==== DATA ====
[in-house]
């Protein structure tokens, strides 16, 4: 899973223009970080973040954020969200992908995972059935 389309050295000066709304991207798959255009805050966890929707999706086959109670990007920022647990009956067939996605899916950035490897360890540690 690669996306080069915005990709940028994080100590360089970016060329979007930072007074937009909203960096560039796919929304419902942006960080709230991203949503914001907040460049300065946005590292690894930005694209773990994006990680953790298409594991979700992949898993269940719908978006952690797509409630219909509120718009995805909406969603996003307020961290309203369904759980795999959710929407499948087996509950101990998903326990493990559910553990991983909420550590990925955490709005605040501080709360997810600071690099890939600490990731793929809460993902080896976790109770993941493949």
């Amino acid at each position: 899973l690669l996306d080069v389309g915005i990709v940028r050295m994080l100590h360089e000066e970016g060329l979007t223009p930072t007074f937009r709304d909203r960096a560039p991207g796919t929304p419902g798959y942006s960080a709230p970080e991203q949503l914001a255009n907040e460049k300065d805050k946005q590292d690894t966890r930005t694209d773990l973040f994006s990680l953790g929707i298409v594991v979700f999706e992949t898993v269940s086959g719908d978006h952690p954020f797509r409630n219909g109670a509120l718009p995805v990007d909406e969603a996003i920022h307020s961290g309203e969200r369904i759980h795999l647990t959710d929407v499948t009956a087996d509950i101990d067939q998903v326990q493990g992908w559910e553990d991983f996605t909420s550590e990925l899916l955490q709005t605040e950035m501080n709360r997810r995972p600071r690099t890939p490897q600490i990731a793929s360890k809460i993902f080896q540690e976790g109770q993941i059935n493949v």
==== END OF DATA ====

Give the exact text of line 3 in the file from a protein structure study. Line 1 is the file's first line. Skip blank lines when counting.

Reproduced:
């Amino acid at each position: 899973l690669l996306d080069v389309g915005i990709v940028r050295m994080l100590h360089e000066e970016g060329l979007t223009p930072t007074f937009r709304d909203r960096a560039p991207g796919t929304p419902g798959y942006s960080a709230p970080e991203q949503l914001a255009n907040e460049k300065d805050k946005q590292d690894t966890r930005t694209d773990l973040f994006s990680l953790g929707i298409v594991v979700f999706e992949t898993v269940s086959g719908d978006h952690p954020f797509r409630n219909g109670a509120l718009p995805v990007d909406e969603a996003i920022h307020s961290g309203e969200r369904i759980h795999l647990t959710d929407v499948t009956a087996d509950i101990d067939q998903v326990q493990g992908w559910e553990d991983f996605t909420s550590e990925l899916l955490q709005t605040e950035m501080n709360r997810r995972p600071r690099t890939p490897q600490i990731a793929s360890k809460i993902f080896q540690e976790g109770q993941i059935n493949v």